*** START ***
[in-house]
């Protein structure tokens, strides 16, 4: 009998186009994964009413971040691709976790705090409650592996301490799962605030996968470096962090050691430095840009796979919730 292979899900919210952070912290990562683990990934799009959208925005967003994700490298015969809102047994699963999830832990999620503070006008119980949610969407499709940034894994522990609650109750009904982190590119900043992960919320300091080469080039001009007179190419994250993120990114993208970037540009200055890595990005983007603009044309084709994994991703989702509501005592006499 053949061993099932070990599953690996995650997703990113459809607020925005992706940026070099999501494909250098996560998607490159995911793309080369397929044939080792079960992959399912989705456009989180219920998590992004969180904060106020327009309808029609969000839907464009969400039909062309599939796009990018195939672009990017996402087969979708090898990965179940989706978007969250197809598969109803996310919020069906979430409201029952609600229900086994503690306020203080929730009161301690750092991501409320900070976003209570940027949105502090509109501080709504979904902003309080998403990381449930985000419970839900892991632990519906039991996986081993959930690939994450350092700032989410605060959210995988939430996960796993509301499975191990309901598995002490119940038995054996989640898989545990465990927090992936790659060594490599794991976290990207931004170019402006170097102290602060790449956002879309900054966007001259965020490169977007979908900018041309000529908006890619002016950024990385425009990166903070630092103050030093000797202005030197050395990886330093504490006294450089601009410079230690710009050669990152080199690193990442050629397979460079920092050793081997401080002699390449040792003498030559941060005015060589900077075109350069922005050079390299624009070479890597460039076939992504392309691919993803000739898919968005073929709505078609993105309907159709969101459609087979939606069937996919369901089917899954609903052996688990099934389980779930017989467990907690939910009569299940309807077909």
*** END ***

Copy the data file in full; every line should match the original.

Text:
[in-house]
């Protein structure tokens, strides 16, 4: 009998186009994964009413971040691709976790705090409650592996301490799962605030996968470096962090050691430095840009796979919730 292979899900919210952070912290990562683990990934799009959208925005967003994700490298015969809102047994699963999830832990999620503070006008119980949610969407499709940034894994522990609650109750009904982190590119900043992960919320300091080469080039001009007179190419994250993120990114993208970037540009200055890595990005983007603009044309084709994994991703989702509501005592006499 053949061993099932070990599953690996995650997703990113459809607020925005992706940026070099999501494909250098996560998607490159995911793309080369397929044939080792079960992959399912989705456009989180219920998590992004969180904060106020327009309808029609969000839907464009969400039909062309599939796009990018195939672009990017996402087969979708090898990965179940989706978007969250197809598969109803996310919020069906979430409201029952609600229900086994503690306020203080929730009161301690750092991501409320900070976003209570940027949105502090509109501080709504979904902003309080998403990381449930985000419970839900892991632990519906039991996986081993959930690939994450350092700032989410605060959210995988939430996960796993509301499975191990309901598995002490119940038995054996989640898989545990465990927090992936790659060594490599794991976290990207931004170019402006170097102290602060790449956002879309900054966007001259965020490169977007979908900018041309000529908006890619002016950024990385425009990166903070630092103050030093000797202005030197050395990886330093504490006294450089601009410079230690710009050669990152080199690193990442050629397979460079920092050793081997401080002699390449040792003498030559941060005015060589900077075109350069922005050079390299624009070479890597460039076939992504392309691919993803000739898919968005073929709505078609993105309907159709969101459609087979939606069937996919369901089917899954609903052996688990099934389980779930017989467990907690939910009569299940309807077909």